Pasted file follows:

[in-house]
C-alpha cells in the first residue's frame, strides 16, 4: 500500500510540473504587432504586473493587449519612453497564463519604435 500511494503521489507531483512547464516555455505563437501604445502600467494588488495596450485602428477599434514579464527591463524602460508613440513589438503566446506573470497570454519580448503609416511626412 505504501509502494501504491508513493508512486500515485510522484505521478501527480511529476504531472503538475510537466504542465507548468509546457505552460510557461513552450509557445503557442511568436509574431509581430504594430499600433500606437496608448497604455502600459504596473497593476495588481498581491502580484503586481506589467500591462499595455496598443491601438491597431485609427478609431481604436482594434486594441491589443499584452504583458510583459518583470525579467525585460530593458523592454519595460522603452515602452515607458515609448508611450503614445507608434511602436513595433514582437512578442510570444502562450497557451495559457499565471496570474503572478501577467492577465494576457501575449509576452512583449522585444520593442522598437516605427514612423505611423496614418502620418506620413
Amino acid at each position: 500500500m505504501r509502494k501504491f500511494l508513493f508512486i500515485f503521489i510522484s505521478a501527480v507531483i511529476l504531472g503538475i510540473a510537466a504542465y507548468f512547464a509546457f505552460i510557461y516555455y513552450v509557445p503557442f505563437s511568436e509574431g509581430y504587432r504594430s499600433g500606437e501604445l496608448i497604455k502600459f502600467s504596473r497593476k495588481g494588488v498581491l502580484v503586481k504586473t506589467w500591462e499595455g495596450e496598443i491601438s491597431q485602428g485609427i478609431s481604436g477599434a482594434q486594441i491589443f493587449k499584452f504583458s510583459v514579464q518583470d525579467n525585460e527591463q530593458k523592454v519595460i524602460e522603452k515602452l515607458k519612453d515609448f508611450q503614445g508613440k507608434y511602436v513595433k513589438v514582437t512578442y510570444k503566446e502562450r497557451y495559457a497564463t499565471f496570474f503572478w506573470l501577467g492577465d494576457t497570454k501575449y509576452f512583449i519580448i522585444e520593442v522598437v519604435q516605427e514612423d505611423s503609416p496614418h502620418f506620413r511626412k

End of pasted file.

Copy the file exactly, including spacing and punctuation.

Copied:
[in-house]
C-alpha cells in the first residue's frame, strides 16, 4: 500500500510540473504587432504586473493587449519612453497564463519604435 500511494503521489507531483512547464516555455505563437501604445502600467494588488495596450485602428477599434514579464527591463524602460508613440513589438503566446506573470497570454519580448503609416511626412 505504501509502494501504491508513493508512486500515485510522484505521478501527480511529476504531472503538475510537466504542465507548468509546457505552460510557461513552450509557445503557442511568436509574431509581430504594430499600433500606437496608448497604455502600459504596473497593476495588481498581491502580484503586481506589467500591462499595455496598443491601438491597431485609427478609431481604436482594434486594441491589443499584452504583458510583459518583470525579467525585460530593458523592454519595460522603452515602452515607458515609448508611450503614445507608434511602436513595433514582437512578442510570444502562450497557451495559457499565471496570474503572478501577467492577465494576457501575449509576452512583449522585444520593442522598437516605427514612423505611423496614418502620418506620413
Amino acid at each position: 500500500m505504501r509502494k501504491f500511494l508513493f508512486i500515485f503521489i510522484s505521478a501527480v507531483i511529476l504531472g503538475i510540473a510537466a504542465y507548468f512547464a509546457f505552460i510557461y516555455y513552450v509557445p503557442f505563437s511568436e509574431g509581430y504587432r504594430s499600433g500606437e501604445l496608448i497604455k502600459f502600467s504596473r497593476k495588481g494588488v498581491l502580484v503586481k504586473t506589467w500591462e499595455g495596450e496598443i491601438s491597431q485602428g485609427i478609431s481604436g477599434a482594434q486594441i491589443f493587449k499584452f504583458s510583459v514579464q518583470d525579467n525585460e527591463q530593458k523592454v519595460i524602460e522603452k515602452l515607458k519612453d515609448f508611450q503614445g508613440k507608434y511602436v513595433k513589438v514582437t512578442y510570444k503566446e502562450r497557451y495559457a497564463t499565471f496570474f503572478w506573470l501577467g492577465d494576457t497570454k501575449y509576452f512583449i519580448i522585444e520593442v522598437v519604435q516605427e514612423d505611423s503609416p496614418h502620418f506620413r511626412k